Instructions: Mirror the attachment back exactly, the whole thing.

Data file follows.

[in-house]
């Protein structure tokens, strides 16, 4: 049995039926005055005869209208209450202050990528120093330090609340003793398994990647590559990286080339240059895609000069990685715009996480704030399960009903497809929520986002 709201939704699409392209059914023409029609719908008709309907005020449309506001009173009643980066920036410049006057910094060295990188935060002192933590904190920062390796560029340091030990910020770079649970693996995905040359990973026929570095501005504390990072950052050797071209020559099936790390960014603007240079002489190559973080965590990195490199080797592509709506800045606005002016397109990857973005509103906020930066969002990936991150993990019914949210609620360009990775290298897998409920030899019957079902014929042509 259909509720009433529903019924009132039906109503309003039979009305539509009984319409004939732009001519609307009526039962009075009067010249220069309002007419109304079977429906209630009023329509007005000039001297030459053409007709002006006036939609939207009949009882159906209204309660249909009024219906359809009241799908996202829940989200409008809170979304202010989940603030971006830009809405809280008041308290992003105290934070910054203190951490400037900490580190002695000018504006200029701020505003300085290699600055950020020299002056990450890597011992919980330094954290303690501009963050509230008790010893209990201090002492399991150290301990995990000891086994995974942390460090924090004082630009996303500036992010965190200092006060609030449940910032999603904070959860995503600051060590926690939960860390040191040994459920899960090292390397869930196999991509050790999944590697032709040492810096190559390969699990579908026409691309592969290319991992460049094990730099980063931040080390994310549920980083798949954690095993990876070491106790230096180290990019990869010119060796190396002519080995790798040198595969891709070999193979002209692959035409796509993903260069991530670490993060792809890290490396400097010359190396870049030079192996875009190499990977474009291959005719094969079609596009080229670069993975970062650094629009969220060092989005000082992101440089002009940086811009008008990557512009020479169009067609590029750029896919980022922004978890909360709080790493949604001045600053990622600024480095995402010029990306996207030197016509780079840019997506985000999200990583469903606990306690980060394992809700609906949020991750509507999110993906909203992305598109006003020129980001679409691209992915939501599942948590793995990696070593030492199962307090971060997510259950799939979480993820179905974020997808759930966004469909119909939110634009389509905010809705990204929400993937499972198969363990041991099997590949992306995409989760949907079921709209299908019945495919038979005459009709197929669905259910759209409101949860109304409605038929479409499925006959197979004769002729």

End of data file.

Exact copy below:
[in-house]
């Protein structure tokens, strides 16, 4: 049995039926005055005869209208209450202050990528120093330090609340003793398994990647590559990286080339240059895609000069990685715009996480704030399960009903497809929520986002 709201939704699409392209059914023409029609719908008709309907005020449309506001009173009643980066920036410049006057910094060295990188935060002192933590904190920062390796560029340091030990910020770079649970693996995905040359990973026929570095501005504390990072950052050797071209020559099936790390960014603007240079002489190559973080965590990195490199080797592509709506800045606005002016397109990857973005509103906020930066969002990936991150993990019914949210609620360009990775290298897998409920030899019957079902014929042509 259909509720009433529903019924009132039906109503309003039979009305539509009984319409004939732009001519609307009526039962009075009067010249220069309002007419109304079977429906209630009023329509007005000039001297030459053409007709002006006036939609939207009949009882159906209204309660249909009024219906359809009241799908996202829940989200409008809170979304202010989940603030971006830009809405809280008041308290992003105290934070910054203190951490400037900490580190002695000018504006200029701020505003300085290699600055950020020299002056990450890597011992919980330094954290303690501009963050509230008790010893209990201090002492399991150290301990995990000891086994995974942390460090924090004082630009996303500036992010965190200092006060609030449940910032999603904070959860995503600051060590926690939960860390040191040994459920899960090292390397869930196999991509050790999944590697032709040492810096190559390969699990579908026409691309592969290319991992460049094990730099980063931040080390994310549920980083798949954690095993990876070491106790230096180290990019990869010119060796190396002519080995790798040198595969891709070999193979002209692959035409796509993903260069991530670490993060792809890290490396400097010359190396870049030079192996875009190499990977474009291959005719094969079609596009080229670069993975970062650094629009969220060092989005000082992101440089002009940086811009008008990557512009020479169009067609590029750029896919980022922004978890909360709080790493949604001045600053990622600024480095995402010029990306996207030197016509780079840019997506985000999200990583469903606990306690980060394992809700609906949020991750509507999110993906909203992305598109006003020129980001679409691209992915939501599942948590793995990696070593030492199962307090971060997510259950799939979480993820179905974020997808759930966004469909119909939110634009389509905010809705990204929400993937499972198969363990041991099997590949992306995409989760949907079921709209299908019945495919038979005459009709197929669905259910759209409101949860109304409605038929479409499925006959197979004769002729």